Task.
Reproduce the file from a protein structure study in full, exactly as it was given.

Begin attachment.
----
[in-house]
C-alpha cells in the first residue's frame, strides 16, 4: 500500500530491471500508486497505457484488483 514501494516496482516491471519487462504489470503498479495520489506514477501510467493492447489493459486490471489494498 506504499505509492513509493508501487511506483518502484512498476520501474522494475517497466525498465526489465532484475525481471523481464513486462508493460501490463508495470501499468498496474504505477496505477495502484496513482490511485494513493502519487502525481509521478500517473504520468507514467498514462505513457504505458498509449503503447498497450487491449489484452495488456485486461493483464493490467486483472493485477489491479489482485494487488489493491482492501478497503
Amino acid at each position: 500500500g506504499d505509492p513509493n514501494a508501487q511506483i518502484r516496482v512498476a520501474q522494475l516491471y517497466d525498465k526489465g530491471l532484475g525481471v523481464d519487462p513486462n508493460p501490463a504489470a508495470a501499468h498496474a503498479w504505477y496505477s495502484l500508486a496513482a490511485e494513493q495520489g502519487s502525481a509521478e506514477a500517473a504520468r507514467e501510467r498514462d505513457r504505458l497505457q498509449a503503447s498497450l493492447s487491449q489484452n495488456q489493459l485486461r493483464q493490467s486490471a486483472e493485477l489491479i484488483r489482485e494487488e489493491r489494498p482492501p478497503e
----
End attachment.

[in-house]
C-alpha cells in the first residue's frame, strides 16, 4: 500500500530491471500508486497505457484488483 514501494516496482516491471519487462504489470503498479495520489506514477501510467493492447489493459486490471489494498 506504499505509492513509493508501487511506483518502484512498476520501474522494475517497466525498465526489465532484475525481471523481464513486462508493460501490463508495470501499468498496474504505477496505477495502484496513482490511485494513493502519487502525481509521478500517473504520468507514467498514462505513457504505458498509449503503447498497450487491449489484452495488456485486461493483464493490467486483472493485477489491479489482485494487488489493491482492501478497503
Amino acid at each position: 500500500g506504499d505509492p513509493n514501494a508501487q511506483i518502484r516496482v512498476a520501474q522494475l516491471y517497466d525498465k526489465g530491471l532484475g525481471v523481464d519487462p513486462n508493460p501490463a504489470a508495470a501499468h498496474a503498479w504505477y496505477s495502484l500508486a496513482a490511485e494513493q495520489g502519487s502525481a509521478e506514477a500517473a504520468r507514467e501510467r498514462d505513457r504505458l497505457q498509449a503503447s498497450l493492447s487491449q489484452n495488456q489493459l485486461r493483464q493490467s486490471a486483472e493485477l489491479i484488483r489482485e494487488e489493491r489494498p482492501p478497503e